By Dan Pratt (@Danieldpratt)
Editor’s Note: Dan Pratt is a stalwart virtual member of our Educators Get Educated group. It is a bit unclear how this organic and unlikely relationship evolved. We meet on the Gold Coast on Thursday mornings… he tunes in from British Columbia. He listens and offers his perspectives on the educational topics our group is chewing on. We appreciate his presence and delight in sharing our world with him. I was interested in his take on EDGE, and why he keeps showing up. – Eve Purdy
What exactly is EDGE; and why does it work so well? When Eve Purdy invited me to answer my own question, with creativity, this is what I landed upon.
I’ve decided that EDGE is an educational enigma. As with most things educational, it is unique to the cast of characters. So let’s talk first about the cast, producer, and director. EDGE is a weekly show, involving a cast of about 15 to 20. Producer and director, Victoria Brazil (locals call her Vic), sends out the week’s script 24-36 hours before show time. That may seem a short time for the cast to learn the script; but they never complain.
Cast members start drifting in about 7:20am. The numbers vary, depending on their availability and the script. Some are in other shows; and some … they may have slept in.
Vic (the director) starts the production at 7:30, literally asking cast members to go off-script. She does this with one question: “What is the educational highlight of your week?” That takes about 20-30 minutes, depending on how much time it takes to get into character and find our voice. Sometimes they laugh; and then they get serious. It’s hard to hear from the other side of the Pacific, so I’m not sure what they are talking about. Whether on or off script, through it all they seem to be mates.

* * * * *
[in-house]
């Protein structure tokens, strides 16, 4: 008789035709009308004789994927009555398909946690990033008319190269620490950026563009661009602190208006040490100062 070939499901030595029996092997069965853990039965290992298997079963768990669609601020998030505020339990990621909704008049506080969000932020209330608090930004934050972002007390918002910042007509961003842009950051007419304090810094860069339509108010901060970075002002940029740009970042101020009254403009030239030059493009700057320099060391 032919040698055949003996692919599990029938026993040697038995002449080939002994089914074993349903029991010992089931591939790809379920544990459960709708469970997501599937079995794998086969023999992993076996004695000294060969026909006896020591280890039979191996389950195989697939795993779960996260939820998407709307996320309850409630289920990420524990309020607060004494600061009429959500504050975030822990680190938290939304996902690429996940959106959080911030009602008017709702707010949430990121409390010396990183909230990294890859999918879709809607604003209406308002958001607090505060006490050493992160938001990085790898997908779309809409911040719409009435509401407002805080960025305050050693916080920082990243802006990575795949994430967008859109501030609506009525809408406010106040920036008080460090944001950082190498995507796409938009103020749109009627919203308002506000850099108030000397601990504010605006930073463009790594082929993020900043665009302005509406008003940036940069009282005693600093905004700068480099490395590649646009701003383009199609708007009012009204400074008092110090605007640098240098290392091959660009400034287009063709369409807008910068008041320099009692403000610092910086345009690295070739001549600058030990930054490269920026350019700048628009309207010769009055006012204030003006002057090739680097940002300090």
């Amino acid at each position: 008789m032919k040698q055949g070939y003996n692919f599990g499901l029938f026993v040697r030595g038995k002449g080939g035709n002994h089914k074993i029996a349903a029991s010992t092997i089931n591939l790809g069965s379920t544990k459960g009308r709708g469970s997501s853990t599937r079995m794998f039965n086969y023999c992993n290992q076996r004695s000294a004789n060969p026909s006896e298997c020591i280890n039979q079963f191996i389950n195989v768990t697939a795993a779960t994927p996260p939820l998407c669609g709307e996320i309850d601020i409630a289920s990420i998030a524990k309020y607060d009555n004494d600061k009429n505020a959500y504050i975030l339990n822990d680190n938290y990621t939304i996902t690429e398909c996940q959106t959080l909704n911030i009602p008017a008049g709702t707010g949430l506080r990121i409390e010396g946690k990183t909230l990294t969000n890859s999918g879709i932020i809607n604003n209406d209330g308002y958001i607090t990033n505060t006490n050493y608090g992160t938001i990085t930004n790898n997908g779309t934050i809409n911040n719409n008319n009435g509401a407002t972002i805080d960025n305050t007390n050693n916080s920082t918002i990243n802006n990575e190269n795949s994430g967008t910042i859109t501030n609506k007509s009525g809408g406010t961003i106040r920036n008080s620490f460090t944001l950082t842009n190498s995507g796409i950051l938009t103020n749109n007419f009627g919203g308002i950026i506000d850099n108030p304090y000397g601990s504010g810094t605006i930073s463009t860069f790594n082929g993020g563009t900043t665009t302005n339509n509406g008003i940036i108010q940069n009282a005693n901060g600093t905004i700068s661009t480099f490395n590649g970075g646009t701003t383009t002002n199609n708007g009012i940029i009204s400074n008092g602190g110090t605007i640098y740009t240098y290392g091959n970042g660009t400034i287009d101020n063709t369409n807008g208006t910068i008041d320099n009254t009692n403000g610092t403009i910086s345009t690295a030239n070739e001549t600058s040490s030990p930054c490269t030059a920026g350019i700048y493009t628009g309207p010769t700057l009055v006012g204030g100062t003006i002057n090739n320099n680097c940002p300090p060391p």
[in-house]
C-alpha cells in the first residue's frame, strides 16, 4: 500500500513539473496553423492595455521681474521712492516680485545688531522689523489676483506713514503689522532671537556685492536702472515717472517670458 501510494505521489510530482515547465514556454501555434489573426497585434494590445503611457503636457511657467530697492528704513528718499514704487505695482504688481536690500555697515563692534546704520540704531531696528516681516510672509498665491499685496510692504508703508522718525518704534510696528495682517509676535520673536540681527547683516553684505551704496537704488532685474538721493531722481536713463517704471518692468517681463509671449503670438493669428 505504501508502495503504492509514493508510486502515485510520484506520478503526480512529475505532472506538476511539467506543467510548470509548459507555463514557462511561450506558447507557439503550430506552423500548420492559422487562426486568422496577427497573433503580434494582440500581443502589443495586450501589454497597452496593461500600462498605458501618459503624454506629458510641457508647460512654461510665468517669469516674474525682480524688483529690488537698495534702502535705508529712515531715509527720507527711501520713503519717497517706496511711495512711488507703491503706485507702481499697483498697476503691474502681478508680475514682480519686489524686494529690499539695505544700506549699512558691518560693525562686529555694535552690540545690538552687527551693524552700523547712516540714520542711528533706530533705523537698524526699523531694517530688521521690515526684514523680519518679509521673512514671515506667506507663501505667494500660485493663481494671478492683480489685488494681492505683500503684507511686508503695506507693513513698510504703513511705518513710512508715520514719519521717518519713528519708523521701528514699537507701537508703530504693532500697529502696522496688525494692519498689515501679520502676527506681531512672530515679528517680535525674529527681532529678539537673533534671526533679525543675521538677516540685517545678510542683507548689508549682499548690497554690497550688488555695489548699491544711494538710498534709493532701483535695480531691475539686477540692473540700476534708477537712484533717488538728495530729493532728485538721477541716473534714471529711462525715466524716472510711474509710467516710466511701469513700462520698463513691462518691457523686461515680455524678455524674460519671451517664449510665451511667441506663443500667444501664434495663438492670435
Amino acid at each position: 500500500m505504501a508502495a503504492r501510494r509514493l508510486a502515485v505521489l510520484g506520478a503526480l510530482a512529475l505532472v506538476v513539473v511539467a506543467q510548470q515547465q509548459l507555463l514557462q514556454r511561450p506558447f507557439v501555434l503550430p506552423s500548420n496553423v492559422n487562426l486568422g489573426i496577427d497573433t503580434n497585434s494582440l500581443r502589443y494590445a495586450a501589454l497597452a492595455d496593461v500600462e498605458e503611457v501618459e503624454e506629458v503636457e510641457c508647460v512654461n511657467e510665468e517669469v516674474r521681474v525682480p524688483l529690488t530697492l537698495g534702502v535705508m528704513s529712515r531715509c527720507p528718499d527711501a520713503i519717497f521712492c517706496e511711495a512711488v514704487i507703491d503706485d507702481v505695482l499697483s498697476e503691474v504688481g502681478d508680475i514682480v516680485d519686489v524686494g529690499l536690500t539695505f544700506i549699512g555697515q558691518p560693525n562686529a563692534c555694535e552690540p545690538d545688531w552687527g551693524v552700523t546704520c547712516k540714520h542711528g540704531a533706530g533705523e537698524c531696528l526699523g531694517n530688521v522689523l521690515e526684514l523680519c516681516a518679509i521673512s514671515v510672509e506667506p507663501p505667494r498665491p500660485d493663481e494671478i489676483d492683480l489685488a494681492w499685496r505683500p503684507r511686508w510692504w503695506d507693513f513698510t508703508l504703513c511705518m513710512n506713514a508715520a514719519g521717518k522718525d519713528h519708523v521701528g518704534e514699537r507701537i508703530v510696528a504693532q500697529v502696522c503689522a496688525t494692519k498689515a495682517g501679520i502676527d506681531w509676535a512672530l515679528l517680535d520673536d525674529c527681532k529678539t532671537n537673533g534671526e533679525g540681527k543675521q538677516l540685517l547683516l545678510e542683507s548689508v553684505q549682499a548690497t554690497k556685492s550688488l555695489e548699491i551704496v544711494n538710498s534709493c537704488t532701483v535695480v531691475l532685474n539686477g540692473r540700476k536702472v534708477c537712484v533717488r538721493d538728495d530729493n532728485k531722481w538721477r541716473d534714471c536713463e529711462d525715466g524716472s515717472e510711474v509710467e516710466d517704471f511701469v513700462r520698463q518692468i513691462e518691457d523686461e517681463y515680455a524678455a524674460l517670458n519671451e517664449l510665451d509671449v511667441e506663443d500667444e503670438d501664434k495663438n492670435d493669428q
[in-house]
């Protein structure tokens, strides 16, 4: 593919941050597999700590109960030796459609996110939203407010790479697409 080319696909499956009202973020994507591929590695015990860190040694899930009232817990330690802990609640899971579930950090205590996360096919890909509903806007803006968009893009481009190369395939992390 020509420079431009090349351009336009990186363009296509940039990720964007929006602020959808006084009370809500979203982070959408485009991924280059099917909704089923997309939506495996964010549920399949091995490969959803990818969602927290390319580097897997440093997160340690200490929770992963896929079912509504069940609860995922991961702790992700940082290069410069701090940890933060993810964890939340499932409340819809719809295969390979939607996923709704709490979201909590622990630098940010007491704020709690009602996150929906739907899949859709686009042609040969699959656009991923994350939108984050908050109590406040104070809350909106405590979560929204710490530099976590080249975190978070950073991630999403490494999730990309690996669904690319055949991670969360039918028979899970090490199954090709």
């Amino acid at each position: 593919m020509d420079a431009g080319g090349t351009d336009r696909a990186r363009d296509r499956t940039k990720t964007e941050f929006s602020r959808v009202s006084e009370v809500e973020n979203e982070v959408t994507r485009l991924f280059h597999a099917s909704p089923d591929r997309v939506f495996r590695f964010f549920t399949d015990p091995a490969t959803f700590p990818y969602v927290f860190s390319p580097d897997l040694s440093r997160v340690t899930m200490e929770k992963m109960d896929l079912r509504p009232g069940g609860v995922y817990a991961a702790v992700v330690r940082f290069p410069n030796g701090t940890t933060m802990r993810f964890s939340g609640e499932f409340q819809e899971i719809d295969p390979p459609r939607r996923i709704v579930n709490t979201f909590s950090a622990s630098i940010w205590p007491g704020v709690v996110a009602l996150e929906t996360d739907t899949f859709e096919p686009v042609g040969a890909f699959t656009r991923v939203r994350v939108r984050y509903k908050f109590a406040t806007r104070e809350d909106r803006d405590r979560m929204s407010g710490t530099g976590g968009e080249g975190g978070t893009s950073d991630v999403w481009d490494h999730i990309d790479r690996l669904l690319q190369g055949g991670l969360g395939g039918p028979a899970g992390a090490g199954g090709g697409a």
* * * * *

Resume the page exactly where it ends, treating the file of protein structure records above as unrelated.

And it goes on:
There are virtual as well as in-person performances. Occasionally, there is a central invited character, usually because the script calls for someone that has been in that role before on a different stage. The dynamics change only slightly, giving that person more air time.
So, what is it that brings them back each week? They don’t get paid for showing up; they don’t get more credit on their actor’s equity card; and they don’t have to pass a test when it’s all over. There is some food and coffee – but not enough to get them to show up week after week at 7:30am. There seems to be a motivation of a different kind, a conversation and support that may be absent or partial elsewhere in their lives.
[Pause] … I think I have it! Now I see the essence of EDGE: It’s a reality show! Not a show about someone else’s reality, but our own reality. And Vic is not the director; she is the host. True, she does produce it, sending out the script. But that’s only an invitation. We can bring our own script and pretend it relates to the show’s script. Even guests can go off-script.
It’s ‘edge’, so to speak, is that it allows us to tell what is ‘real’ for us. It’s not about someone else’s reality, but a narrating of our reality. And it involves drama – sometimes funny; sometimes serious; sometimes frivolous; but always related to our lived experience.
So, in the end, we are all actors, script writers, and directors under one host and producer of this reality show called ‘EDGE’. Did I mention, we are also the audience for this reality show.
When they wrap, it’s usually with a round of silent applause – not because of anything exceptional, but because they love doing this reality show, week after week. So, it may not be an enigma, so much as a simple gathering that invites us to be ‘real’.
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